Supermanager to save the day. He looks puzzled. He explains to me that the computer did what it normally does…as if that should be the end of the story. I do the simple math for him and explain that they still owe me several dollars. More puzzlement. The customer seems to make sense but the computer did what it does and the discount card was applied so there is no going back… oh no, what to do????

Well it turns out that after several minutes of thinking you can void everything, start over, do it a little differently and actually come to the correct total. If only the machine would take the credit card that it took moments ago for the incorrect transaction.

Only one thing to do now. Pay with cash, give exact change and accept their apologies.

The VISA check card commercial makes it seem as if technology makes everything move smoothly. Yet I yearn for the simple days when a cashier, not a clerk, would not have screwed it up in the first place but if something went wrong would just reach into the register till and make it right.

Despots 2, People 1


This was intended to be topical but I am weeks behind. Let me take you to the not too distant past in my Way Back Machine.

Putin, Musharraf, Chavez. Three despots , two of whom were democratically elected, all manuvering to become Ruler for Life. Two are well on their way. One hit a wall.

Let’s start with Putin. He is in the last months of being the Russian President. Russia’s constitution limits the number of consecutive terms. What are the choices. Retire or change the constitution are the two that most quickly come to my mind. But that is the reason, or at least one reason, why I am not ruler of a major country.

Instead, why not take plan to the prime minister job, one not as powerful in Russia as President but that can be manipulated. Then throw your considerable political muscle behind someone you have mentored his entire governmental career for the president role. Not that you suspect that you can control him. Of course not. Then after one four year term by his hand picked lackey Putin is eligible to run for president again. Brilliant.

What does all this political maneuvering get you? First,  an article in the December 13 issue of The Economist subtitled:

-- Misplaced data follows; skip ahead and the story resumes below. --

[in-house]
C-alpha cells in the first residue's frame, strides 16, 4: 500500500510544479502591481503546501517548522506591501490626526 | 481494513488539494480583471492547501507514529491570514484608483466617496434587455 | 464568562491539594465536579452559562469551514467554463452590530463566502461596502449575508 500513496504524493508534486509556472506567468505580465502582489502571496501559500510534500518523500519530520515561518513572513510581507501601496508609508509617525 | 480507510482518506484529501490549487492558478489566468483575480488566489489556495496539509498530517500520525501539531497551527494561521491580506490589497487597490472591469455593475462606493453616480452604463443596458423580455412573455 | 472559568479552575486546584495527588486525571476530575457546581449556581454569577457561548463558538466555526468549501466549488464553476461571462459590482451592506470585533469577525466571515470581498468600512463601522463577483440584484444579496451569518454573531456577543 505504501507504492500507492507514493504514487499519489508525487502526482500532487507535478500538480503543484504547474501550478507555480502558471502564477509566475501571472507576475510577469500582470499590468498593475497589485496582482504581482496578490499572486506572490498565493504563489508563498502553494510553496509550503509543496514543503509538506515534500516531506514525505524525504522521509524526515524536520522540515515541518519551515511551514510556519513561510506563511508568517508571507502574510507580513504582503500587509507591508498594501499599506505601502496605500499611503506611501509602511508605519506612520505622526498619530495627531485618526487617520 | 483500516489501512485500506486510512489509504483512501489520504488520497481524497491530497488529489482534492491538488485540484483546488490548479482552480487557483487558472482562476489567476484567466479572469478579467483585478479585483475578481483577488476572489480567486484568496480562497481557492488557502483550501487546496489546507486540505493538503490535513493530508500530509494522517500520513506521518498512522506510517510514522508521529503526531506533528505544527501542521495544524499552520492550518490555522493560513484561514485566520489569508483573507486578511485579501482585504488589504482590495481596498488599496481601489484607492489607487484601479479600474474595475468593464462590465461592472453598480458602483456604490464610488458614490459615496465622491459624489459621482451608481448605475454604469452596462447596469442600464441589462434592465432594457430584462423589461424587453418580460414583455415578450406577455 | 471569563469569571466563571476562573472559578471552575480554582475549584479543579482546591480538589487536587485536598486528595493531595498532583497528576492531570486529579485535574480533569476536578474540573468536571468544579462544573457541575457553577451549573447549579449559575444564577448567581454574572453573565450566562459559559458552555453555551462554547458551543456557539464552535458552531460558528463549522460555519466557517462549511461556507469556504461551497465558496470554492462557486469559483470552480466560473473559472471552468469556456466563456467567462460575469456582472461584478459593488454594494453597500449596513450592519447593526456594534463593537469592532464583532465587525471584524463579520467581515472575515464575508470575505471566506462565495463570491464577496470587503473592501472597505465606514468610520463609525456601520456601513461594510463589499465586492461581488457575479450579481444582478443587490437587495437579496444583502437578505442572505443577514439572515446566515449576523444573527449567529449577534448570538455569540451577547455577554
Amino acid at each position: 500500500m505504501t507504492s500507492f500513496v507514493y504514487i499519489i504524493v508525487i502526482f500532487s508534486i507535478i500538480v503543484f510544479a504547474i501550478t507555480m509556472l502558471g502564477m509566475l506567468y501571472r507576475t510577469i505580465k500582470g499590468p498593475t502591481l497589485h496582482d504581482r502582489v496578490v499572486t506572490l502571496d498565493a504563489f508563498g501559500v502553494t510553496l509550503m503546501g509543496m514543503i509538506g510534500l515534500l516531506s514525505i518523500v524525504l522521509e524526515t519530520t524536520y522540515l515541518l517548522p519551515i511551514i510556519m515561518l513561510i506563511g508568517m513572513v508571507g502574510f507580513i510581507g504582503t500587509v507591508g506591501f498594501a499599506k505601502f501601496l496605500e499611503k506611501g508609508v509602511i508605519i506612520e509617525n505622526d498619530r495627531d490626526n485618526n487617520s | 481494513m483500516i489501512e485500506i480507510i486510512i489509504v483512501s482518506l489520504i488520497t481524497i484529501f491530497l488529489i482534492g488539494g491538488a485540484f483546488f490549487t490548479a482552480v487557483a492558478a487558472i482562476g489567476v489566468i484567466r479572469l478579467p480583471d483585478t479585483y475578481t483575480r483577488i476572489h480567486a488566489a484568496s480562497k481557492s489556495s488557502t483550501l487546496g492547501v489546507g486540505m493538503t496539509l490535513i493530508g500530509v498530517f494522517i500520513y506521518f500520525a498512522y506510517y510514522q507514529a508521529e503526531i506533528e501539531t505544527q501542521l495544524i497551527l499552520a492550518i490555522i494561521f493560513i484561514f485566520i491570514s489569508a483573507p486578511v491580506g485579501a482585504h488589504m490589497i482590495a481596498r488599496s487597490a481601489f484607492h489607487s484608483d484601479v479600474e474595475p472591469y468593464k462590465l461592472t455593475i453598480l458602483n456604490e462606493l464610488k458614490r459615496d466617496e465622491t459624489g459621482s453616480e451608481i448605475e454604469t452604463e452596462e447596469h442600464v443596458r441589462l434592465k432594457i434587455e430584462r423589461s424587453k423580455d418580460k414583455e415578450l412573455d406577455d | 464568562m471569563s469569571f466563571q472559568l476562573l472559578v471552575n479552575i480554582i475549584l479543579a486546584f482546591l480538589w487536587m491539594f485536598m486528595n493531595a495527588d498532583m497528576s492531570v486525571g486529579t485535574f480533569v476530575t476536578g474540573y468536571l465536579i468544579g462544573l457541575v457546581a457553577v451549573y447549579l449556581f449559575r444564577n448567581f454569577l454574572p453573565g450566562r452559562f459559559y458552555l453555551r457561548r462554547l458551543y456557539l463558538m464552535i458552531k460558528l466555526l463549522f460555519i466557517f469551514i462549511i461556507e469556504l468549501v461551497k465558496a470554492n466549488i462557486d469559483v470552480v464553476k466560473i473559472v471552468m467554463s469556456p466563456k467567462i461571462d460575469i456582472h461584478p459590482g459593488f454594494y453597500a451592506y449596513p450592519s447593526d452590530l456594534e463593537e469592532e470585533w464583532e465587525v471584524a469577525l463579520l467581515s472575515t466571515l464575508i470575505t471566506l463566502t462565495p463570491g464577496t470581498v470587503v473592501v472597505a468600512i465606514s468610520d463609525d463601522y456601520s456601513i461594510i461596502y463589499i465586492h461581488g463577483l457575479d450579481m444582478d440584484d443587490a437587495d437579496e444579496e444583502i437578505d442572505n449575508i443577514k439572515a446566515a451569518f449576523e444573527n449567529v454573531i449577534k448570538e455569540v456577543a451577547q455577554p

“Vladimir Putin’s bid to remain in power is bad for Russia, for democracy and for the world”

(Yes that is the entire world being referred to. A really big place.)

Oh, btw it also gets you Time magazine’s Person of the Year award. At least they had the sense to subtitle the article “A Tsar is Born”.

Or you can take Musharraf’s approach. Take control in a military coup. Get on the good side, and substantial funding side, of the world’s most powerful country by becoming an indispensable piece of the War on Terror, from time to time use a little military force and police action to put down opponents, practice (and fail once) at removing the head of the supreme court who is one of the few people willing to stand in the way of absolute power, rig an election to make sure you win and then just before you might be booted out by the courts you declare martial law in order to save democracy. I believe that he found this recipe in the Rachel Ray’s new cookbook 30 Minute Democracies under the dictator for life section between lite appetizers and desserts.

I take very little comfort in how he has given up leadership of the military or supposedly restored the constitution. He has already stacked the Supreme Court with people who have sworn loyalty and made changes to the constitution which among other things hold that nothing that happened during martial law can be declared illegal. Key members of the opposition are still under house arrest and I do not have great faith that the upcoming elections will be truly free and without manipulation.

Then there is poor Hugo Chavez, the democratically elected, socialist president of Venezuela. he has been riding high. Locally popular, his country’s economy and status raising with oil prices. He seems invincible. But no. First, the King of Spain tells him to “shut up” and the bit of video on this becomes a YouTube hit. Then he tries to take the more conventional route to ruler for life by holding an election to change the constitution in ways that would give him more power and no term limits. Amazingly he loses. How did that happen? Simple. He was so confident in victory that he forgot to rig the elections.

Here is what amazes my very jaded view of much of the world. It seems that in many countries there either exists an absolute ruler or the ones that come to power find ways to stick around for as long as they like. Therefore Chavez’s loss provides incredible hope.

Now look at the U.S. for the last eight years. Perhaps some rights have been stepped on. The Bush administration has certainly pushed the limits of executive power and privilege to move the President’s agenda ahead.  And yet, even with 2 Supreme court appointments no one is going for the Ruler for Life title. I admit I had expected another Bush would have made it to the presidential campaigns but I was wrong.

It is hard to tell whether or not the mere fact that our term limits work are a large or small victory. I would still rather be here than Russia.

The Ride Home

This is more about the ride than going home. Home was the direction at the time. I have a 21 mile commute that can only be done by car — sorry ozone layer. Two things about tonight’s ride.